A third of Cash America’s revenue comes from domestic payday loan operations, putting 8% - 16% of their revenues at risk. Dollar Financial can breathe a bit easier. With strong international presence and more diversified services, about 3% - 6% of revenue is at risk. Neither has been baked into the current stock price, however, so similar actions to those mentioned above might be the play.
EZ Corp has 6% - 9% of revenue at risk, and First Cash only has 3% - 6%. These two companies elected to decrease reliance on domestic payday operations in past few quarters, and are ramping up pawn and payday operations in Mexico, where a constitutional amendment would be required to put in a usury cap. I see little to no downside here, although getting caught up in a sector downdraft is very likely, and may create a buying opportunity.
Long Term: This is where things get unpredictable, and maybe even worse. Although it will take as much as two years to get the CFPA up and running, what if Republicans re-take Congress and the White House in 2012? Does the bill get repealed? Does a newly appointed CFPA chief go easy on the sector? What if the Democrats remain in control?
The bottom line here is uncertainty, and we know the market hates uncertainty.
Conservative investors who believe that payday and pawn will be regulated out of existence – which is very possible – should consider exiting their positions in all stocks until everything sorts itself out, or at least hedging long positions as mentioned above.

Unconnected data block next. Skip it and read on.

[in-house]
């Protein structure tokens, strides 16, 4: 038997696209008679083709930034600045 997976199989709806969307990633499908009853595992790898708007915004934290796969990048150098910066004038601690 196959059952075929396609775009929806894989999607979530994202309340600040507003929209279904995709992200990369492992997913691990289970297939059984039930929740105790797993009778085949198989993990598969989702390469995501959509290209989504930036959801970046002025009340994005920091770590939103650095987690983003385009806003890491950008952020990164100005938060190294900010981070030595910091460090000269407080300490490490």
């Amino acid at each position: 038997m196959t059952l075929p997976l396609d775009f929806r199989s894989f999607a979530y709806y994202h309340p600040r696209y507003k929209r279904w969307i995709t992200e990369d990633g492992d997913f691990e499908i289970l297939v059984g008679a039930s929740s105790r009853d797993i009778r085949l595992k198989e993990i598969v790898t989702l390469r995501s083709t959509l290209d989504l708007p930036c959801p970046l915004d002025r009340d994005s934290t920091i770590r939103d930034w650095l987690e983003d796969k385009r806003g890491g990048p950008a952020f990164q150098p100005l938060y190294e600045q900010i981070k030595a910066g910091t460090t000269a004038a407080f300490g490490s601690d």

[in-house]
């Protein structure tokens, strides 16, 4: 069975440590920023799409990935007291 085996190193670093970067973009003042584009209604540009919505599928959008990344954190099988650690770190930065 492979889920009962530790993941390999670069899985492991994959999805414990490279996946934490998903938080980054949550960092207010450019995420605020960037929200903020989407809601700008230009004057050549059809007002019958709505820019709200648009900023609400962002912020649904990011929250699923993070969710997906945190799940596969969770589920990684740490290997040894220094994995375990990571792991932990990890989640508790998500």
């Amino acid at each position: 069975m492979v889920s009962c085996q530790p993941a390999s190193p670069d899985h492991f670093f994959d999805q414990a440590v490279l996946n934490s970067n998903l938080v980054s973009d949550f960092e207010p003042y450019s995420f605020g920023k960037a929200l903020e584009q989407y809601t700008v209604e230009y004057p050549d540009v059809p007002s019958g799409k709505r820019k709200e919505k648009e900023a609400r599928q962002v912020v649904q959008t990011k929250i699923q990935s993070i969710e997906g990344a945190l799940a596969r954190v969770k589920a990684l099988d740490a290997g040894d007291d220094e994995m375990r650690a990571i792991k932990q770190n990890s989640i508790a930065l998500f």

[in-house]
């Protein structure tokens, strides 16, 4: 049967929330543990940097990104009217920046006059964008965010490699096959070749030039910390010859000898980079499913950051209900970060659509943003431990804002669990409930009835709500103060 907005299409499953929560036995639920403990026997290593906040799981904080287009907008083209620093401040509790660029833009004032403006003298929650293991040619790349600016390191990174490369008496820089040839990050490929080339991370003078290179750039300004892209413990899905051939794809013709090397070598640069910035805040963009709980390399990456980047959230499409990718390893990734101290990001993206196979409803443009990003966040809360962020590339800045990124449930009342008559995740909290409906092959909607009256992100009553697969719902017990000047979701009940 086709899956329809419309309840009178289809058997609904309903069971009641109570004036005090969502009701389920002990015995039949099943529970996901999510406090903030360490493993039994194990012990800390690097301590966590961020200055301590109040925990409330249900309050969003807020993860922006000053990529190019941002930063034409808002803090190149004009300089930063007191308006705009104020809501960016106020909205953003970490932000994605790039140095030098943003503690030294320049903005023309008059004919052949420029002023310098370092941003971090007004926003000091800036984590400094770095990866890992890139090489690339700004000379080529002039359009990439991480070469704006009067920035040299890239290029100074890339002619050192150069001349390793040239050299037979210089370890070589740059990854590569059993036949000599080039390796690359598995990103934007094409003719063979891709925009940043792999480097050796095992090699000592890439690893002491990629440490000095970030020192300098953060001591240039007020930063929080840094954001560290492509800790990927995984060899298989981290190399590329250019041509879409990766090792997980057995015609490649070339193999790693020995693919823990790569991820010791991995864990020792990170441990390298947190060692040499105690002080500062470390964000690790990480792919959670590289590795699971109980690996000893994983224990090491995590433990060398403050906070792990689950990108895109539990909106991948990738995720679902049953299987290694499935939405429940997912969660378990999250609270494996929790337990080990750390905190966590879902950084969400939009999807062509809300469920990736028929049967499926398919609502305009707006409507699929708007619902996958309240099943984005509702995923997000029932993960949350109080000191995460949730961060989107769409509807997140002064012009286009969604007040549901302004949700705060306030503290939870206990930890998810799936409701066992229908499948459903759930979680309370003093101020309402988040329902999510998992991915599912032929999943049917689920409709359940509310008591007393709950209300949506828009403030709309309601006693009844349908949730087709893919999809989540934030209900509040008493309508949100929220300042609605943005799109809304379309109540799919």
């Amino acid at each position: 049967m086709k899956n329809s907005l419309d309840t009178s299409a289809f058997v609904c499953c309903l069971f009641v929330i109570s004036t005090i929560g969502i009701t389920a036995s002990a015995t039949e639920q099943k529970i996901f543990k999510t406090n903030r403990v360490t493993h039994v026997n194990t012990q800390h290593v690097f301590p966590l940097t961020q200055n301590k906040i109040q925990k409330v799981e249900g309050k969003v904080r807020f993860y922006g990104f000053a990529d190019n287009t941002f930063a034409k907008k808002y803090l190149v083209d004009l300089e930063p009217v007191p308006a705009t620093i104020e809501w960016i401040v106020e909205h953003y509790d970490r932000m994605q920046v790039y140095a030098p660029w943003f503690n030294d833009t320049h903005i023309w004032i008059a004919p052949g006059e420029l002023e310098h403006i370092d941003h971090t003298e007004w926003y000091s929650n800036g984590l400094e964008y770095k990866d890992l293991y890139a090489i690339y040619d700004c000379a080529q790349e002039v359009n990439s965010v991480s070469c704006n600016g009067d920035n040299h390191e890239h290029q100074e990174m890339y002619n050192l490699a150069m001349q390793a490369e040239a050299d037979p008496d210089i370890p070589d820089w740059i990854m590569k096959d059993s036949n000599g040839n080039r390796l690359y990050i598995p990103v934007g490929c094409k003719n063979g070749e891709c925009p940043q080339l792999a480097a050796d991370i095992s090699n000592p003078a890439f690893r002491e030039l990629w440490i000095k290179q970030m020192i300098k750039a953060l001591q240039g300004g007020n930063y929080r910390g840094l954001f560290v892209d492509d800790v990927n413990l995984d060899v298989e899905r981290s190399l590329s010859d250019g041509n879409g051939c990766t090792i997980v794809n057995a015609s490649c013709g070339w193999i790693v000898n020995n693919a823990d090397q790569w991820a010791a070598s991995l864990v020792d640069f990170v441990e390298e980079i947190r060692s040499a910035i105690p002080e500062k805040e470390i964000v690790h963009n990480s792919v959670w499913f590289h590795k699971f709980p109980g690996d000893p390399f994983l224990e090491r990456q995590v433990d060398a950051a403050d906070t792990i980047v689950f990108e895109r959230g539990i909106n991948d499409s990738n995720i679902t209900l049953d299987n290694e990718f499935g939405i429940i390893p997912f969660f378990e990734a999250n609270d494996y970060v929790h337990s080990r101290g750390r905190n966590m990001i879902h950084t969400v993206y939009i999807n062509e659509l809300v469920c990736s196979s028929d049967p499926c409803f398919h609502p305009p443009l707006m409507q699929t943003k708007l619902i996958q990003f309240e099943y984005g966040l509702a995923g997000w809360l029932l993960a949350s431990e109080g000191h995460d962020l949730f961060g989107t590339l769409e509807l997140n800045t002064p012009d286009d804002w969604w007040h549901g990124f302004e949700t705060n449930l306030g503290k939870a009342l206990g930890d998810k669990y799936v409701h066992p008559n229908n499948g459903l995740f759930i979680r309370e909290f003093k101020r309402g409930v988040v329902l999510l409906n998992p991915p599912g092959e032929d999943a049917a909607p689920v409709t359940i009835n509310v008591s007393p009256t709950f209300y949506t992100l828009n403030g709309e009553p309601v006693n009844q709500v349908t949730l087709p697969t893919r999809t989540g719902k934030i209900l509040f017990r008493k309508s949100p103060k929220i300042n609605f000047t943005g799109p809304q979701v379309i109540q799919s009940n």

EZ Corp and First Cash again remain the most insulated. In fact, with no debt and plenty of cash to continue Mexican expansion, First Cash seems the safest bet for longs. Dollar Financial seems intent on continuing its international expansion and with $345 million in cash, they’ll be able to continue. I am concerned about the $750 million in long-term debt they carry, but assuming that any large principal payoffs can be extended, they will at least be a viable entity.
That’s more than I can say for Cash America, which could find itself in a pickle, particularly if domestic pawn gets regulated out of existence. It’s hard to say what will happen with pawn under CFPA, but the company is expanding into Mexico, as well. Cash America is the most unpredictable stock at this point. Aggressive speculative investors might again consider shorting, perhaps also purchasing 2012 or 2013 call leaps as a hedge.
Including receivables, Advance America has $1.50 of net cash, providing at least some floor to the stock price. It’s hard to know what will become of this venerable entity. We have to wait and see what the near term brings first. If they can stay open for a couple of years, and then assuming payday is killed, they could expand internationally.
I suspect this is already in the works. The company has aggressively paid down its credit facility, raised cash, yet hasn’t increased its dividend. It makes me wonder if a foreign acquisition is in the works. However, if the Hagan bill passes, and Advance America calls it quits, then you’ll obviously want to be short if you are aggressive, or not be holding the stock if you are conservative.
I see storm clouds for QC Holdings. The only good news is that its liquidation value is about $2.50 per share. This is tough to play, since QCCO has no options and no shares to short.
I suggest all investors in this sector proceed with caution, whether making bets on the long or short side. The situation is very fluid, but I will confess that it is also grim. Do your own due diligence, and go over each company’s financials with a fine eye.
Disclosure: No positions